However, the proclamation teaches eternal, unchanging doctrines canonized in the standard works of the Church and affirmed by the consistent teachings of modern prophets and apostles.
What is Doctrine?
In the first place, the proclamation is strongly supported by the established criteria for “what is doctrine” as explained by the Church. Since the proclamation is firmly rooted in established doctrine, it is not necessary that it be canonized for members to uphold its teachings with confidence. LDS leaders, for over 20 years, have used the family proclamation as the gold standard by which they teach and establish the official position of the Church on the doctrines of marriage, family relationships, and gender identity. Prophets of God speak on His behalf; therefore, members sustain them as they uphold the doctrines declared in the proclamation. As members sustain and defend the proclamation, families are strengthened. The family proclamation meets all authoritative criteria for what constitutes LDS doctrine. Continue reading →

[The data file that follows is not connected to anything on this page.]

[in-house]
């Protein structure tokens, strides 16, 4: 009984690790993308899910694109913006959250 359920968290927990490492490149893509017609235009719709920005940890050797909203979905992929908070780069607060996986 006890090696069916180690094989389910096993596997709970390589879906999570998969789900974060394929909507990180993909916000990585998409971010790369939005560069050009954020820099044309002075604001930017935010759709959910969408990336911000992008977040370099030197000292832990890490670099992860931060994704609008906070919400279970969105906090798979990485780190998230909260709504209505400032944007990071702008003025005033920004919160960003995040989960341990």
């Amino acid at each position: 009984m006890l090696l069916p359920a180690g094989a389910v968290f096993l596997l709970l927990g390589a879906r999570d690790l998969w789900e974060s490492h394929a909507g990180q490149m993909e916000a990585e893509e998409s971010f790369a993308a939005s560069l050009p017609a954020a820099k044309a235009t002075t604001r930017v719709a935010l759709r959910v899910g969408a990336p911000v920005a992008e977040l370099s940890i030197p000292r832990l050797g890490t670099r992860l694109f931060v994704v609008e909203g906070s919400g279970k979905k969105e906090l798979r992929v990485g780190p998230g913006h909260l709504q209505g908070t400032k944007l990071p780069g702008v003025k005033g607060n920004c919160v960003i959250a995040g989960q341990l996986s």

“Pop icon Katy Perry once said, ‘I don’t need a dude to have children. We are living in the future. I’m not anti-men. I love men. But there is an option if someone doesn’t present himself.’ . . . I’m going to spend the next little while addressing this statement, and say, ‘Katy, if you have a daughter, she will need a man as a father-figure.”
That was BYU-Idaho professor Dr. Timothy Rarick’s opening message to a packed audience of UN diplomats and international guests in his recent presentation on the impact of fathers at the United Nations Commission on the Status of Women (CSW). Using research, anecdotal stories, and multi-media, Dr. Rarick made a compelling case as to why daughters need fathers, and fathers need daughters.